With all these solutions, where do we begin? Biochar. This foundational time tested technique is essential to have in the old quiver of regenerative soil building techniques. It creates topsoil that grows nutrient dense food, sequesters carbon from the atmosphere and keeps it in the soil where it belongs, and it makes for a great conversation around any fire.
Build a fire that you would feel comfortable burning the remains of a Viking Warrior on. Construct it tight, and uniform, like a pyramid with the top lopped off, like the picture on the back of a one dollar bill.
Light it from the top. This way it draws more air and burns hotter to burn out resins and saps. It should sound like a jet engine due to the amount of air moving into the flame and it should be smokeless. Top Lit Up Draft (TLUD) is what we are aiming for. Once all the wood is glowing, put it out completely with water.
Pyrolysis is what we are shooting for. This video should explain pyrolysis. Mostly…
The goal: Burn the gasses that are in wood and retain 50% of the carbon. Store that carbon in soil. With an incredibly high surface area biochar works like a coral reef for soil life. One of the worlds leading ecological designers, Geoff Lawton stated that charcoal is “a high density housing commission for soil bacteria… one Tablespoon of dissolved charcoal can have the surface area of ten acres.”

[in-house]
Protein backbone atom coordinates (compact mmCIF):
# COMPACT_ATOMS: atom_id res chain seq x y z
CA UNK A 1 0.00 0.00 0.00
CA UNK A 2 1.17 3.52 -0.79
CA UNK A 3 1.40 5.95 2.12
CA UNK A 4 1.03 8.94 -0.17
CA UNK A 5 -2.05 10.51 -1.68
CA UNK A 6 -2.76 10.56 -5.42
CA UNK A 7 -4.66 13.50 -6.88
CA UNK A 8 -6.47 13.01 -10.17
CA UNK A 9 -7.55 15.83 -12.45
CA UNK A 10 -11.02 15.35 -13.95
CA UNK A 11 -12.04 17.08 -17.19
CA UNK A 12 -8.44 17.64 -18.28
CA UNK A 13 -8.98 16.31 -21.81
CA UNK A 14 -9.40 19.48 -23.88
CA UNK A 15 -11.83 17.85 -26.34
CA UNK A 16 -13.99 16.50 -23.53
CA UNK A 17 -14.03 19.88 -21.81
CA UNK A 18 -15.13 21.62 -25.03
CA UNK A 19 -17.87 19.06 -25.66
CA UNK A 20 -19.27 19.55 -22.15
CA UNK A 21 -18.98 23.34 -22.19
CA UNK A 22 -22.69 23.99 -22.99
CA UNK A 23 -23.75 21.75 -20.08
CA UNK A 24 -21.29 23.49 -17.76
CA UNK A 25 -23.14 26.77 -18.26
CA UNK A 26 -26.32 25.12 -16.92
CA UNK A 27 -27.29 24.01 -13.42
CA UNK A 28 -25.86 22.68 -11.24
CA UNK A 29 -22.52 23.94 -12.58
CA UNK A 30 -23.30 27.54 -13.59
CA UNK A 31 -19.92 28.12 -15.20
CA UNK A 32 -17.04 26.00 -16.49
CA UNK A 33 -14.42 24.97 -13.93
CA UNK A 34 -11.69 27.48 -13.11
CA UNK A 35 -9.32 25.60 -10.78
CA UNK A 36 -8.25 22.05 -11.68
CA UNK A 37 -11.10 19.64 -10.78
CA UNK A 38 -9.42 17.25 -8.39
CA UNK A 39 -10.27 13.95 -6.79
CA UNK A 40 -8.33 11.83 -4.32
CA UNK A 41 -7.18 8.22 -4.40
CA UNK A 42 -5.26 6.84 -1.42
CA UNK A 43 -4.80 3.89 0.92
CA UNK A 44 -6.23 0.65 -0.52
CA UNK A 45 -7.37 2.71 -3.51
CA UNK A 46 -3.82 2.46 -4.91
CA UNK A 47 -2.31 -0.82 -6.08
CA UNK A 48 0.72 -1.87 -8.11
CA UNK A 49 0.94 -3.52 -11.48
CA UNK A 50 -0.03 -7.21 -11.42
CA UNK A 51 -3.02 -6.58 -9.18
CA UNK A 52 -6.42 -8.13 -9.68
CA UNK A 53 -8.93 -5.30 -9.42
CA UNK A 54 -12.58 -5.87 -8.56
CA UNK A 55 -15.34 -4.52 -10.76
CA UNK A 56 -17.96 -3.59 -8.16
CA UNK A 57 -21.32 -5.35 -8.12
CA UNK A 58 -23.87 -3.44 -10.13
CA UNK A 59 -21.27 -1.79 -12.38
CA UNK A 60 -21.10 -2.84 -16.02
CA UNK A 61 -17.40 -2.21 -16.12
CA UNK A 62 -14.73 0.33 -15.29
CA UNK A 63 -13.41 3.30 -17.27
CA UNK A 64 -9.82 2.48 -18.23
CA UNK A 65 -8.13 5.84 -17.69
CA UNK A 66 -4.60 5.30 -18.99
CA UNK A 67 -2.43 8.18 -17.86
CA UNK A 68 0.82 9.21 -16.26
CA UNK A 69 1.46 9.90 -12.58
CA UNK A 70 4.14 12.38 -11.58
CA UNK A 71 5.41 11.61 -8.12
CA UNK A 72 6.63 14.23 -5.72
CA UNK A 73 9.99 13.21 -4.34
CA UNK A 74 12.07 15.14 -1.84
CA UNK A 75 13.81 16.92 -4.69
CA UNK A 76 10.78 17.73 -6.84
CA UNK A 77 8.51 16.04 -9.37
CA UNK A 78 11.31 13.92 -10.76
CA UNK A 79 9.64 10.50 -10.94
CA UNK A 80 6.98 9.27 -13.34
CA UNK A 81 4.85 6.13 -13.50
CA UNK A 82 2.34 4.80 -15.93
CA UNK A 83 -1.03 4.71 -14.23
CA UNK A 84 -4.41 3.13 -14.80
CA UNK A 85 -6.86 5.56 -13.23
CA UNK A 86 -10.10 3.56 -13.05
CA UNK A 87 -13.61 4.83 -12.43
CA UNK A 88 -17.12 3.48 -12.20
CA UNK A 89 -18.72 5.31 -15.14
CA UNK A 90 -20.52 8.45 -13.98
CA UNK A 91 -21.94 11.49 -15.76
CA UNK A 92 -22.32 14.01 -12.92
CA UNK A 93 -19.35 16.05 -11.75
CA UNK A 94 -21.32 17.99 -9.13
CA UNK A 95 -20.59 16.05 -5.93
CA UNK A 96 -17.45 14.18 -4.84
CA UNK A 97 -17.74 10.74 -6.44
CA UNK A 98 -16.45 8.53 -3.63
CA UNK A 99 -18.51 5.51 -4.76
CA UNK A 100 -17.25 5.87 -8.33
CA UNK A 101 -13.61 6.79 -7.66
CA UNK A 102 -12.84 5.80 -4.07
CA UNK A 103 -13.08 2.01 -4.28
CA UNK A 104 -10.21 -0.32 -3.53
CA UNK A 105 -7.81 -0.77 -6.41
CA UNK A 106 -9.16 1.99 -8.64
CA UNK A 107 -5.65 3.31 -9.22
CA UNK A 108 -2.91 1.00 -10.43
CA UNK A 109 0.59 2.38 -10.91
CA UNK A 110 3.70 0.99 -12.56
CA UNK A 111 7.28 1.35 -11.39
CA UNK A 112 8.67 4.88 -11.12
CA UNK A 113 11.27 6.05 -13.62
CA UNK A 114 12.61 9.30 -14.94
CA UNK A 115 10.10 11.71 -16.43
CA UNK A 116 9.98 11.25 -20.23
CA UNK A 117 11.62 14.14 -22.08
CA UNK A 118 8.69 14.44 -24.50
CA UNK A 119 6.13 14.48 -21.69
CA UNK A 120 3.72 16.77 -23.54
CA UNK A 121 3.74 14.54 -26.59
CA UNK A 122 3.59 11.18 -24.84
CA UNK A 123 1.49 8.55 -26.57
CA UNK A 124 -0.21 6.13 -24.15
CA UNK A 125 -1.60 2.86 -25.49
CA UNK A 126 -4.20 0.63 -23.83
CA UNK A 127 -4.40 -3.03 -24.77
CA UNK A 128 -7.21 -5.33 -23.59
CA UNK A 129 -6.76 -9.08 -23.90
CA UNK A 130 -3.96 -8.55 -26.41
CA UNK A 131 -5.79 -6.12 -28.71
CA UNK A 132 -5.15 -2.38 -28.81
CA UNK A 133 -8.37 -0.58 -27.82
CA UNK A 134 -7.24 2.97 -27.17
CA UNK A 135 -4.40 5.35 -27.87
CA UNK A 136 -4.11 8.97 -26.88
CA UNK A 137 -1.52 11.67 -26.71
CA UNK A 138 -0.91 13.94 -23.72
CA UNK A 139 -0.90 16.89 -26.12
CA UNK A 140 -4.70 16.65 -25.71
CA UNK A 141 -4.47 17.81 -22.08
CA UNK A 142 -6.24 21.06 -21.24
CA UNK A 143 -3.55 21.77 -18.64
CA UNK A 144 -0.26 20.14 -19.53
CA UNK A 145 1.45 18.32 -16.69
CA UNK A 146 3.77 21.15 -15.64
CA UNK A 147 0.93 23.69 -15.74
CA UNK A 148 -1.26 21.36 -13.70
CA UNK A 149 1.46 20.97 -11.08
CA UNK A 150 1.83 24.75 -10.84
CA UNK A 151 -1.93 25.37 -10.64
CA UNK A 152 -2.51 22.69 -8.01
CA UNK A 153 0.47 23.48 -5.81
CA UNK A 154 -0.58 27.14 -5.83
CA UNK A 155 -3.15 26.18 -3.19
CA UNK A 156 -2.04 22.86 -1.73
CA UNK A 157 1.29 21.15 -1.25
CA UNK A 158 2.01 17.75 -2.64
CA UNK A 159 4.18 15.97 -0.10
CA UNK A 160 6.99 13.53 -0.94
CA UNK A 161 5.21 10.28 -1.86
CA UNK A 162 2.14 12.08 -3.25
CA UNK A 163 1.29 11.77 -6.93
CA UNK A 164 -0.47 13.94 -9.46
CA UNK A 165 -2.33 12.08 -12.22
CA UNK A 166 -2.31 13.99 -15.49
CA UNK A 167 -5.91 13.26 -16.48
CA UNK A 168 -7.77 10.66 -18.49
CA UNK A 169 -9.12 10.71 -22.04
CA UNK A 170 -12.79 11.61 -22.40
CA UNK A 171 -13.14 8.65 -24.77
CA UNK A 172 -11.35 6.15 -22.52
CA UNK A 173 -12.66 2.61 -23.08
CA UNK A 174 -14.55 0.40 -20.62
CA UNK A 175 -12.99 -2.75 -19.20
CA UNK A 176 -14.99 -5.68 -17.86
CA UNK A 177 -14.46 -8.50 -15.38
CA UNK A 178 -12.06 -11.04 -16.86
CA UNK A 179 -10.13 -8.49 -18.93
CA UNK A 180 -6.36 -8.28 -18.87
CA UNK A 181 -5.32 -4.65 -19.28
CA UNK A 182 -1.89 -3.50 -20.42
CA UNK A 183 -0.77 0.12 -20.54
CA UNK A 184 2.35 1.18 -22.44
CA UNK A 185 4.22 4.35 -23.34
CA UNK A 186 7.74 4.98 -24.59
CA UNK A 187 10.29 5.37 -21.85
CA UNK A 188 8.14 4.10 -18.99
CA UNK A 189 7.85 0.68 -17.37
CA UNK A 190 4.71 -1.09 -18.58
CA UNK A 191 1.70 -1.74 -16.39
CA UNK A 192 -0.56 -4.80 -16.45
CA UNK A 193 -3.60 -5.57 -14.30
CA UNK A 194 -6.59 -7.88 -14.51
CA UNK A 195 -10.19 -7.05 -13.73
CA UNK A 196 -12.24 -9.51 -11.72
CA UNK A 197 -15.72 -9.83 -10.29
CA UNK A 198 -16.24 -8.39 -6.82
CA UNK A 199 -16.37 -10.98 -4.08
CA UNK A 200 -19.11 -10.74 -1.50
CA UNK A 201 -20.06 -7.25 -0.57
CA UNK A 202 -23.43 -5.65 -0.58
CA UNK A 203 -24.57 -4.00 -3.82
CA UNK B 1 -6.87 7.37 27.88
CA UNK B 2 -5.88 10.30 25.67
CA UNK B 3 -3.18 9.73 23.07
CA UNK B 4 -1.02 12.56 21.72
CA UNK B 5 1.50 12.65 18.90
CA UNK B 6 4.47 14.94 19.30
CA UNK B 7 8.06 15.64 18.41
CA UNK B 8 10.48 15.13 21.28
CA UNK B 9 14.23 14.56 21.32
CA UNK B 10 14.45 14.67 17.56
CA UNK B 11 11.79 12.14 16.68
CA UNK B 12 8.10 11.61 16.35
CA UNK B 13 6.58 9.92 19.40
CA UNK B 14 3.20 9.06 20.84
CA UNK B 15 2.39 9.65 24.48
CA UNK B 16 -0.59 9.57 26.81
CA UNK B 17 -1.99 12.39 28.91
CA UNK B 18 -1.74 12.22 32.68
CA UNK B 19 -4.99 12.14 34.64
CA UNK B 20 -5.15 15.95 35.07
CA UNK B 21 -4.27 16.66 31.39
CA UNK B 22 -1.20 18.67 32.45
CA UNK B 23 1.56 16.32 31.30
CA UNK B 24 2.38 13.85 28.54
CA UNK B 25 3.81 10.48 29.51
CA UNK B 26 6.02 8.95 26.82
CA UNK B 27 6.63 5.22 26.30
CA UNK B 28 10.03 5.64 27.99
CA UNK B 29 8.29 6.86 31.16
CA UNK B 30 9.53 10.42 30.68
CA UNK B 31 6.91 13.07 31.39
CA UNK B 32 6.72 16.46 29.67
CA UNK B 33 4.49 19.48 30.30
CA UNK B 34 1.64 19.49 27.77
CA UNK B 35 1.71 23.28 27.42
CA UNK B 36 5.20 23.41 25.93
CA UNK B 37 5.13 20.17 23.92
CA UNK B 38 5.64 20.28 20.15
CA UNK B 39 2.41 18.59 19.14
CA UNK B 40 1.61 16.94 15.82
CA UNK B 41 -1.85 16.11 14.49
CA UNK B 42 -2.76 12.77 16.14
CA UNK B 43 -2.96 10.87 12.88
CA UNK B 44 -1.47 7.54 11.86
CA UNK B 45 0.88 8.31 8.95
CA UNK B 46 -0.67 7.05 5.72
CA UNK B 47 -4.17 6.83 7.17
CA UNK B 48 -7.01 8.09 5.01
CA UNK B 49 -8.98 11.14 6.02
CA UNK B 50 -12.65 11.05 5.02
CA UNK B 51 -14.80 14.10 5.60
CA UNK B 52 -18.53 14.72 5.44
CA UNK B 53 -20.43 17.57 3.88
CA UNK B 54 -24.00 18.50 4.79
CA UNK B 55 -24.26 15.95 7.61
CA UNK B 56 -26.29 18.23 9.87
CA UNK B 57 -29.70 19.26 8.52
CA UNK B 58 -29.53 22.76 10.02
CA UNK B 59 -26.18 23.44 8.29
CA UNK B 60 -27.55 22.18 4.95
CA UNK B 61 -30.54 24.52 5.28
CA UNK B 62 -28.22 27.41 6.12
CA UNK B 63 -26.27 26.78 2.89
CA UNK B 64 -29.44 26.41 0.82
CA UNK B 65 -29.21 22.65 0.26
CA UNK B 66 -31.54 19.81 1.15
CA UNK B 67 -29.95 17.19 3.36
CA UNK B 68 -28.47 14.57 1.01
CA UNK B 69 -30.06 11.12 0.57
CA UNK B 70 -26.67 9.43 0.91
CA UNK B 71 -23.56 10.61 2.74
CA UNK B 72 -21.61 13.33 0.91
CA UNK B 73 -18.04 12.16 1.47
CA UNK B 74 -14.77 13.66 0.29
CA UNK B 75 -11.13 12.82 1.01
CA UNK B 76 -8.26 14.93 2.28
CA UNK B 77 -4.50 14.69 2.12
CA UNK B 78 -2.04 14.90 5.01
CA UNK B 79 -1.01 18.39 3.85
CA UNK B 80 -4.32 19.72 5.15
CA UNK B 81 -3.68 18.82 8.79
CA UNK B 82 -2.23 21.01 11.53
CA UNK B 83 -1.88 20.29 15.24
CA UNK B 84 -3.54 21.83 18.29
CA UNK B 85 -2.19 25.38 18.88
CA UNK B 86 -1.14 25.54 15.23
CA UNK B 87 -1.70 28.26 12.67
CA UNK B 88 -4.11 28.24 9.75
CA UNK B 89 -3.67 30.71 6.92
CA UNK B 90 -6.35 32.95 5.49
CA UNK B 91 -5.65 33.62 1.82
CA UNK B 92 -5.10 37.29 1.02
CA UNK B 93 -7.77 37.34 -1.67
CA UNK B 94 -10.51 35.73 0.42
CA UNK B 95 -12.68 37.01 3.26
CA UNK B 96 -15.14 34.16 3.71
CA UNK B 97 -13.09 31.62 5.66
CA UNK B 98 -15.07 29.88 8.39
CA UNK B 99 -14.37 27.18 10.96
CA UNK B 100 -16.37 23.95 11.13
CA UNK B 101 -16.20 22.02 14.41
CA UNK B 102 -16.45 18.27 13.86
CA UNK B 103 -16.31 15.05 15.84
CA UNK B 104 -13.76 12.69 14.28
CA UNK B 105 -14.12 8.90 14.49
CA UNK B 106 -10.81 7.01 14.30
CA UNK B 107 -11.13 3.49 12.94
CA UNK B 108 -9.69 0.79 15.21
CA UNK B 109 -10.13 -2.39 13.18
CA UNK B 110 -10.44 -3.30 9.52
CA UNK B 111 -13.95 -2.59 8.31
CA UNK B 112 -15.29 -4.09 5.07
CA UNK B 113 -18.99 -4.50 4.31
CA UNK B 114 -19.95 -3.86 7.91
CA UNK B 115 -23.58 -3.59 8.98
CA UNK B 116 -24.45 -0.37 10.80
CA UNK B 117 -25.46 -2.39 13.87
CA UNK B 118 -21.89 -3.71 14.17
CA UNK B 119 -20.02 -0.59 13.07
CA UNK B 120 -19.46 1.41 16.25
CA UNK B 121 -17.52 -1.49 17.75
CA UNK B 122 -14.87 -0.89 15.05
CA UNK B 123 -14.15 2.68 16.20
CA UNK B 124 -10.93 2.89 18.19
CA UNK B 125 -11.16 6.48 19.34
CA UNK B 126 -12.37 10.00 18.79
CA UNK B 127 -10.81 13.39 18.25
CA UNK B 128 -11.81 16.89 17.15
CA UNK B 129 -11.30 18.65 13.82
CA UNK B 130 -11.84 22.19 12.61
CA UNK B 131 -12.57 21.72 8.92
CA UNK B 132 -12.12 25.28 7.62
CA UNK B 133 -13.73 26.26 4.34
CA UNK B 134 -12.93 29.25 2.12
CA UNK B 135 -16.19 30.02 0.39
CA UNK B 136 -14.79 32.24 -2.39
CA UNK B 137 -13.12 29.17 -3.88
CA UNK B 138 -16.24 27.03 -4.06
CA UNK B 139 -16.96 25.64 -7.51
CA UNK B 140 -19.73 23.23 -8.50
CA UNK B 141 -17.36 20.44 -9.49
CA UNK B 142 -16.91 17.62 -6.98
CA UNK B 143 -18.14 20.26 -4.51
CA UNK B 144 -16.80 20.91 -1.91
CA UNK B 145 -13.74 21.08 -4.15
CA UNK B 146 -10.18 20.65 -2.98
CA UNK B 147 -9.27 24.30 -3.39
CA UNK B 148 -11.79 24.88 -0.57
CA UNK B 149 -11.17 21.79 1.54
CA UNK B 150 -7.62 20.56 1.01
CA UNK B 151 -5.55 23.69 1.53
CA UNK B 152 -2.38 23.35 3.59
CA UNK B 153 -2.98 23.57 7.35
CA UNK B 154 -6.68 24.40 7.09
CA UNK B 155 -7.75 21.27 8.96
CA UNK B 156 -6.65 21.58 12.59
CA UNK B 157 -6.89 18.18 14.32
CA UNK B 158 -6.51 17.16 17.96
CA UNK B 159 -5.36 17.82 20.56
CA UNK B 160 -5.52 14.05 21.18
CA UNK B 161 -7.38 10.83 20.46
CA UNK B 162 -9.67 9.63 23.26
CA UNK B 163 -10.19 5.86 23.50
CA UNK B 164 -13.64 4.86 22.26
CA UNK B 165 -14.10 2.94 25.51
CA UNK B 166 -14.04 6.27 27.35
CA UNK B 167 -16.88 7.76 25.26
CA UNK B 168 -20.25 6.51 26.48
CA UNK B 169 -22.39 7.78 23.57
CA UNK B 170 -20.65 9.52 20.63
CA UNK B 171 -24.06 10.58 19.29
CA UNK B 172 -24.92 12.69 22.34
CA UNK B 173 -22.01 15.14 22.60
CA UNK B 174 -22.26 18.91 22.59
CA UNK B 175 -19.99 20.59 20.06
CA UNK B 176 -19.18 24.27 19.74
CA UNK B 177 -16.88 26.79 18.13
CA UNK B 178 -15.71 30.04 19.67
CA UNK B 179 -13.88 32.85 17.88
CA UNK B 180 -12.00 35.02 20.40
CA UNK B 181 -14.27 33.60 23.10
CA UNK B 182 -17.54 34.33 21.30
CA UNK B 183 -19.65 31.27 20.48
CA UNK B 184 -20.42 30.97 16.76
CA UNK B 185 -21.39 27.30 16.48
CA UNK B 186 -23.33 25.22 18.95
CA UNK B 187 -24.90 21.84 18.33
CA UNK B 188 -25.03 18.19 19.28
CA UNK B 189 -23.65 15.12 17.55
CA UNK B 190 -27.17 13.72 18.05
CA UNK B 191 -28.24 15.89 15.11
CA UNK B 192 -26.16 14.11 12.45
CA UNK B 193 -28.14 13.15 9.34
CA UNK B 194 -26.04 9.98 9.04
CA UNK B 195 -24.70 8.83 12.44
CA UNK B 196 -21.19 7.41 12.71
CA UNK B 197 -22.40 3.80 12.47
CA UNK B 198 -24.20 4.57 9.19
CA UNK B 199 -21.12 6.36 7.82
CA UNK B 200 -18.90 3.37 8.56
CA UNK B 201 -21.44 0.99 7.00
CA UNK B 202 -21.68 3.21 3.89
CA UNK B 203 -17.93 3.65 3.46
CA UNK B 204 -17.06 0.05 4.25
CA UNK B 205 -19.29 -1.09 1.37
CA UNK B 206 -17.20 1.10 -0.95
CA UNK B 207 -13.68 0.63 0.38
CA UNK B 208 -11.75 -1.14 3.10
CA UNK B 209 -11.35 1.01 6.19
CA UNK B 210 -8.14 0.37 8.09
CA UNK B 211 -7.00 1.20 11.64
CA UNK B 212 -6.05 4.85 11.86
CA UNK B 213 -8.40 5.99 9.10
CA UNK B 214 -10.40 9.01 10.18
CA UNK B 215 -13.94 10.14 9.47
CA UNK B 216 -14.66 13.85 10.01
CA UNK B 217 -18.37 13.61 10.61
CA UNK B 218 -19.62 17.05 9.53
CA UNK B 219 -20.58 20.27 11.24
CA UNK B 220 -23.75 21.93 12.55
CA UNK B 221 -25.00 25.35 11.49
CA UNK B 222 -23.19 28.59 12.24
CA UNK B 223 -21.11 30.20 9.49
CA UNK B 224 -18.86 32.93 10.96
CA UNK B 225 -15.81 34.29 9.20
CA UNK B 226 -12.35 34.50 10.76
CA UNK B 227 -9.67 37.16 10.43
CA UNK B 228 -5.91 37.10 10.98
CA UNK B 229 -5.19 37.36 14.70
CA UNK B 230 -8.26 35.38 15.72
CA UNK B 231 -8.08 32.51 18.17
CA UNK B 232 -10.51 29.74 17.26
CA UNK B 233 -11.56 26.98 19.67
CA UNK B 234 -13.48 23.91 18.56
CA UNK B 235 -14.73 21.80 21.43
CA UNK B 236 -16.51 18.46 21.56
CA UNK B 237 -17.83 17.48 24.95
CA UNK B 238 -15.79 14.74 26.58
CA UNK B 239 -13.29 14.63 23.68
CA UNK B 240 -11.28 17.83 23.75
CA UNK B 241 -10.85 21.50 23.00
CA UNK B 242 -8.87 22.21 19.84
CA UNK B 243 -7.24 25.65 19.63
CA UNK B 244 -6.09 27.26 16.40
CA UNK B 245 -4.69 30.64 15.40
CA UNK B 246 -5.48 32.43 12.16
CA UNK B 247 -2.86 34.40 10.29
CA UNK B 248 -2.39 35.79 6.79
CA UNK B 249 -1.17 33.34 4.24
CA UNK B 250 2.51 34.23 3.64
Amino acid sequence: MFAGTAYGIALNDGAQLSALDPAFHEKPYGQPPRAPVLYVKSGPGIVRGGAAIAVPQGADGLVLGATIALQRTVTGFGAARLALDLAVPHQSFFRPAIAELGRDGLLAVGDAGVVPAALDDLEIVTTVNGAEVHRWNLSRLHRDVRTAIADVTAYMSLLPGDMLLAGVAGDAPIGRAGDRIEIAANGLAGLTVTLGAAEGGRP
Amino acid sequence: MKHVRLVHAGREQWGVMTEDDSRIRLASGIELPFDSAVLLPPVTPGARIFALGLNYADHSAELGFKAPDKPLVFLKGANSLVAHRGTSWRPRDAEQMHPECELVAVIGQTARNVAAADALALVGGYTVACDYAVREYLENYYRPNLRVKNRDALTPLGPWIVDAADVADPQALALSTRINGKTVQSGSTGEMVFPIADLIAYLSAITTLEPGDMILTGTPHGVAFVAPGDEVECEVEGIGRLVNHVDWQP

If your interested in efficiency then look into a biochar kiln or two. The design options for these are endless and can be built out of recycled materials. Mostly…
Here is a friend hard a work on the Adam’s Retort recently constructed at the Tierra Learning Center.
A lot of trial and error. Once it is in the soil, spray it with a heathy dose of compost tea, biofertilizer, bokashi, or just pee on it. Urine is high in nitrogen and will provide the necessary starter for billions of amoebas, fungi, protozoa, and nematodes.
If you build it they will come, right? And they did in the Terra Preta soils of the Amazon, where the richest soils on earth have been found to exist due to human cultures burning and burying charcoal in this manner. High heat, 1100 degrees Fahrenheit. Hot! Turns out we humans can do some pretty beneficial activities to enhance the environments that support us.
More carbon in soils = more water in soil = increased life in soil = more nutrient availability in soils for plants to access = more nutrient dense plants = healthier happier people burning fires and growing food.
Is there such a thing as good Biochar and poor? Yes. Here are two simple tests past on by Peter Hirst from New England Biochar shared on a spectacular day walking the sandy ridges of the Chumstick Valley behind Tierra Learning Center in Leavenworth, Washington.
Rinse Test – If you can rub the charcoal on your hands and wash it off with water, then you have good Biochar. If you need soap and water to clean it off your hands, then it did not burn hot enough and there is still to much sap and resin in the wood. Learn something and try again.
Worm Test - Mix your finished charcoal with compost. A ratio of 50% Compost : 50% Biochar. Place that mixture next to 100% Compost and pile a handful of worms in the middle of the two mixes. If the worms head into 50:50 Biochar Land then you have a green light. Go! Mix it into the soil and your ready to plant. Biochar is the perfect replacement for perlite in potting soils.